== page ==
Google rolled out its updated Page Experience signal in mid-June. While this Page Experience Update includes several components (secure sites, safe-to-browse sites, non-intrusive interstitials, and core web vitals), the core components of this update are easily misunderstood.
Here are four things you should know about Google’s Page Experience Update and what you can do to set your site up for success:
1. The Page Experience Update integrates multiple ranking factors into one aggregated signal.
This integration lets Google rapidly test new, yet-to-be-announced aspects of the user experience as part of a larger ranking signal.
Why does this matter to you and your customers? A user’s experience with your site impacts their ability to find what they are looking for and leave satisfied. If users can’t get what they came for or lose patience waiting for it, it might as well not exist on your site. Google cares about providing a great user experience, so it makes sense that it plays a role in ranking.
Understanding what this update includes — which you’re doing by reading this post — is a great first step toward ensuring your site is positioned to rank well.
2. Page speed is an important part of the Page Experience signal. However, this signal goes far beyond page speed alone, as indicated by what the Core Web Vitals metrics measure.
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The Core Web Vitals metrics are primarily concerned with how and when users can interact with your pages as they load on their devices. They do this by targeting poor experiences, such as moving elements, invalid viewports, and time to interaction. Understanding how your pages load and how that load time and pathing impacts the ability of the users to interact with your pages is the most important place to start your evaluation.
Once you understand your page speed, address any glaring issues. However, don’t expect your rankings to soar immediately. Google describes page speed as a tiebreaker-type signal, and relevance and quality are the core drivers of ranking. Improving your page speed may help you win more tiebreaker-type ranking scenarios, but the impact on conversion rates and customer loyalty has far greater benefits for your business.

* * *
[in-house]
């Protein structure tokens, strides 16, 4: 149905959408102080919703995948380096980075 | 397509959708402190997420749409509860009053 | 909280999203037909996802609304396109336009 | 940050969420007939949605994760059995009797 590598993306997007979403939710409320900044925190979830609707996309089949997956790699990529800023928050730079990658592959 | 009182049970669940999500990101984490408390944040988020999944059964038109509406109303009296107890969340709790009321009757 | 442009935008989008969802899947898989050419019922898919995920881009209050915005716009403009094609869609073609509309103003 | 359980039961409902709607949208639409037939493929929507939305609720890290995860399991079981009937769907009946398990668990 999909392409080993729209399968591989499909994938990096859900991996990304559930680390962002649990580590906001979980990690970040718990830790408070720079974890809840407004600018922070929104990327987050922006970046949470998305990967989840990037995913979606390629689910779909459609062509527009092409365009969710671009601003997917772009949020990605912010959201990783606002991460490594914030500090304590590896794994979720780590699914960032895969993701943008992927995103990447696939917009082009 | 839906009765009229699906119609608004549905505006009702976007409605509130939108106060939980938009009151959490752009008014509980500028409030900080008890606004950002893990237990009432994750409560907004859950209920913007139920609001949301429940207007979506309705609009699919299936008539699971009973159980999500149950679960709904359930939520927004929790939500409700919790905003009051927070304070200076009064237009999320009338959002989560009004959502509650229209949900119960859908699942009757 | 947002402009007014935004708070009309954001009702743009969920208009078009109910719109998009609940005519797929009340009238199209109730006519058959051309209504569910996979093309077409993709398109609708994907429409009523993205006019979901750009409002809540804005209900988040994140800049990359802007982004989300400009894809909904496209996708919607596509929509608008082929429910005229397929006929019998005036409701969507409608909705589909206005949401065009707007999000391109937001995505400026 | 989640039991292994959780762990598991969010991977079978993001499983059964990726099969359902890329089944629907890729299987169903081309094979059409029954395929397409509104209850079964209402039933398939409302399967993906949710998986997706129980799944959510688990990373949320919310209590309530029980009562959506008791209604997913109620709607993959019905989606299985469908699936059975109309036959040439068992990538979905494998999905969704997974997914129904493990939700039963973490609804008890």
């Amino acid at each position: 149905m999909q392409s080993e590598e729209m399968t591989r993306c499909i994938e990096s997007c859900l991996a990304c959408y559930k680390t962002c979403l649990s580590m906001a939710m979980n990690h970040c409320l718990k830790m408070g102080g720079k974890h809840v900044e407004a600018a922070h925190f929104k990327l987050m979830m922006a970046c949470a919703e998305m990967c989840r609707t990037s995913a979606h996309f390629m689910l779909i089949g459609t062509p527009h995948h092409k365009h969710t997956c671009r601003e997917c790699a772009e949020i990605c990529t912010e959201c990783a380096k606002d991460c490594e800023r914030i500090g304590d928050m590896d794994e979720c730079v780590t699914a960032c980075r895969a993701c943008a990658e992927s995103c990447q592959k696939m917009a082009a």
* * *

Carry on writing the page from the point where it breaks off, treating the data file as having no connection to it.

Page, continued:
Correcting page speed issues may also assist Google’s ability to crawl and index your site efficiently. Speeding up their ability to fully load your pages reduces costs associated with collecting your pages’ data and information, creating a potential indirect technical SEO benefit.
For more on the role of page speed in ranking, watch this video Eric Enge did with Google’s Martin Splitt as part of the Google SEO Mythbusting series.
3. Expect new components for the Page Experience signal to be tested often.
Google may frequently experiment with these signals, and expansion beyond the current core set of components is likely, even before the end of 2021.
As Google continues to update the Page Experience signal, what meets Core Web Vitals standards today may change soon. This signal will also remain independent of Broad Core Algorithm Updates, so changes in its deployment will not be tied to those rollouts.
Monitor for errors and issues by keeping an eye on your site’s Page Experience and Core Web Vitals reports in Google Search Console. Focusing on global site elements that impact several pages and devising a plan to address any poor Core Web Vitals scores is a strong first-step approach to correcting existing issues.
4. Google’s Page Experience Update reinforces that UX matters.
Yes, it’s a ranking signal. More importantly, it impacts conversion on your site and affects the lifetime value of your customers. If you offer users a sub-par experience, they’ll leave as soon as they find a better one. Keep Google and your users happy by continuing to prioritize and improve your site’s user experience.
Optimizing for the ranking factors in Google’s Page Experience signal, including Core Web Vitals, helps your site compete. Determine how well your site performs, identify areas for improvement, and start making incremental improvements.